DR. DAVID NATHAN: Well, I must say that priority setting is one of the toughest problems in all of research and research administration. And the National Cancer Institute spends hours at the leadership level trying to decide where the best leads may be. After all, they depend on us. We are the investigators. Dr. Bailor is an investigator. I'm an investigator. And all they can do is receive applications from us and judge those by a process of peer review. There is not sitting around a guttering candle saying what percentage should go here and there. The National Cancer Institute has got to receive the best ideas they can and fund them. They can't fund all of them anyway because the budget won't allow it. Only about 25 percent of applications are actually funded in the end, and those are very, very hard decisions to make. Lord knows if somebody comes up with a great idea in prevention, we want to fund it, obviously. That would be terrific. But then if somebody has a wonderful idea that some compound that comes out of the bark of an unusual tree might help ovarian cancer, we want to pursue that too. It's very hard to know in advance. One has to take advantage of the science of the times. That's what National Cancer Institute tries to do.
ELIZABETH FARNSWORTH: Dr. Bailar, are you saying that given the mortality rate staying about the same--except I know in the case of young people they have changed quite a lot--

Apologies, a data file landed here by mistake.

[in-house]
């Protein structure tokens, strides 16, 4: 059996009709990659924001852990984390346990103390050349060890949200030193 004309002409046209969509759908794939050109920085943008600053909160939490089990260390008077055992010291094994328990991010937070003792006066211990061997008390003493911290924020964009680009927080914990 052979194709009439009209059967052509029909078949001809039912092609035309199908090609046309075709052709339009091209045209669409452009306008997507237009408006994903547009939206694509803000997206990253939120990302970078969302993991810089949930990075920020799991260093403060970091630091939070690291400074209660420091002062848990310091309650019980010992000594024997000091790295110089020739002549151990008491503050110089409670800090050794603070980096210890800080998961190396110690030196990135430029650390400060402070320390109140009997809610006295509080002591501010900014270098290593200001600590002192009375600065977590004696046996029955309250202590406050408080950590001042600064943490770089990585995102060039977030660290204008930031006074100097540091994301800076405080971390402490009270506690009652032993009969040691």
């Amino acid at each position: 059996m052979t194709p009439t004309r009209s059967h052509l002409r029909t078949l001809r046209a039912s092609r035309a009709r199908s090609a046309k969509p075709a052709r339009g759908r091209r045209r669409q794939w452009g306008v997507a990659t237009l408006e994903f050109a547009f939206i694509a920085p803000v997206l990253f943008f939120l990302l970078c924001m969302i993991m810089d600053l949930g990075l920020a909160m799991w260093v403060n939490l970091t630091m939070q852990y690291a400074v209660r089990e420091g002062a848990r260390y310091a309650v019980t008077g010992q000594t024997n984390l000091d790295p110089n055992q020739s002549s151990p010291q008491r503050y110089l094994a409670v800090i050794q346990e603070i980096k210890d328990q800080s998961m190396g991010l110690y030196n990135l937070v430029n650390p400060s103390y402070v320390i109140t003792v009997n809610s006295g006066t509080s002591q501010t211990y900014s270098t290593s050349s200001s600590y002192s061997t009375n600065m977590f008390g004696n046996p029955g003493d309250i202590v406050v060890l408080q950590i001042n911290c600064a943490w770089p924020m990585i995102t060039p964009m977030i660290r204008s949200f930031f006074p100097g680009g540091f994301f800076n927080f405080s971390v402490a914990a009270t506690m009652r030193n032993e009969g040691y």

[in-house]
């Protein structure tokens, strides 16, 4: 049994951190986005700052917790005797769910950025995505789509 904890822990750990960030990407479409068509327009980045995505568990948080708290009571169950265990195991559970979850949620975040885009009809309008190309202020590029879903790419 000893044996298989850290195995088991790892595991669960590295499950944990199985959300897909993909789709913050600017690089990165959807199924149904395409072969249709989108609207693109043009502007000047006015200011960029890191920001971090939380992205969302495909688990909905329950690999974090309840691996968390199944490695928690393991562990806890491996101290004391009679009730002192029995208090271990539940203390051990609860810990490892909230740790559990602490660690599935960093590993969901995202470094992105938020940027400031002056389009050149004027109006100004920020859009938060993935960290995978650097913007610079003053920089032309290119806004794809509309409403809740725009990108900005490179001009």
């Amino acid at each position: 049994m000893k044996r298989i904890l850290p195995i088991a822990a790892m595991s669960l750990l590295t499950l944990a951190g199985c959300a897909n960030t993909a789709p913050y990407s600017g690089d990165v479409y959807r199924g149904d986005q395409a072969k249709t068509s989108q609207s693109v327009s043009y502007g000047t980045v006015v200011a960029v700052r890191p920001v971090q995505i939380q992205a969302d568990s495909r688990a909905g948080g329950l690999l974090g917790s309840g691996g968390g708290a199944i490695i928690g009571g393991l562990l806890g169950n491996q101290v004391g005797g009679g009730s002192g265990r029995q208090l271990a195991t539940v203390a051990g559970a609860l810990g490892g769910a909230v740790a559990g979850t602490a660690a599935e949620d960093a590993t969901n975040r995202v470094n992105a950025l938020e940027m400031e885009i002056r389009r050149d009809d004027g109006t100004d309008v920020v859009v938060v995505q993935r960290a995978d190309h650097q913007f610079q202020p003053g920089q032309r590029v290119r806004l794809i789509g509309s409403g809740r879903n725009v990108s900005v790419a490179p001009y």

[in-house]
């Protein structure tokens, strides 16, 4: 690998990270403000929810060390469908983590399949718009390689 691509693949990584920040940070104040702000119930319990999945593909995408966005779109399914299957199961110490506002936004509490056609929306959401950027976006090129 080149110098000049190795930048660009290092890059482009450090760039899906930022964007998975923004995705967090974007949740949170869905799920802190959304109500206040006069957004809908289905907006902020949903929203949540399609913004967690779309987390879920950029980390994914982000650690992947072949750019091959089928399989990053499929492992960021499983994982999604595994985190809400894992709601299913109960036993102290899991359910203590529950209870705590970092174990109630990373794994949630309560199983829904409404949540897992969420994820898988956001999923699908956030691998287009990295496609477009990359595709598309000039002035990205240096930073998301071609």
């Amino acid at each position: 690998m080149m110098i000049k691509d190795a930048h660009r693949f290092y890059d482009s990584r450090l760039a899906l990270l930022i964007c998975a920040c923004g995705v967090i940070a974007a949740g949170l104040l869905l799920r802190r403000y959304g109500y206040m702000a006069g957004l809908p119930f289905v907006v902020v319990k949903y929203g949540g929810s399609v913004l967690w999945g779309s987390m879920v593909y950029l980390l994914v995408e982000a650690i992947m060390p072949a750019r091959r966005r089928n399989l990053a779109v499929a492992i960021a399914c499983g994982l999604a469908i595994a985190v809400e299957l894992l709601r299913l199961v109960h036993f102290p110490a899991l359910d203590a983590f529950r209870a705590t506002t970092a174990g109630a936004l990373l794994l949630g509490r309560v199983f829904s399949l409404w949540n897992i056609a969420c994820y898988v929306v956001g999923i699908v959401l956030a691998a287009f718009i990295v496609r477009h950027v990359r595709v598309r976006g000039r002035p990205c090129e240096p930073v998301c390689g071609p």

DR. JOHN BAILAR: Yes.
ELIZABETH FARNSWORTH: Are you saying that it's time to try prevention and see if that makes a difference in mortality rates?
DR. JOHN BAILAR: I'm saying it's time to get serious about research on prevention. We know how to prevent some cancers now, particularly the tobacco-related cancers. We do not know how to prevent a lot of other forms of cancer, and we need to learn what we can about that matter. Now, I must say right now that we have no guarantee that we'll ever be able to prevent all cancers, just as we have no guarantee that treatment will ever be fully effective. But we need to find out.
ELIZABETH FARNSWORTH: Okay. We have just a few seconds left, Dr. Nathan. Do you have anything else to add?
DR. DAVID NATHAN: The point is to do the best research possible in all phases: diagnosis, prevention, and treatment. If we do that, we'll get there, and, in fact, we are getting there. I'm very optimistic right now.
ELIZABETH FARNSWORTH: Well, thank you both very much for being with us.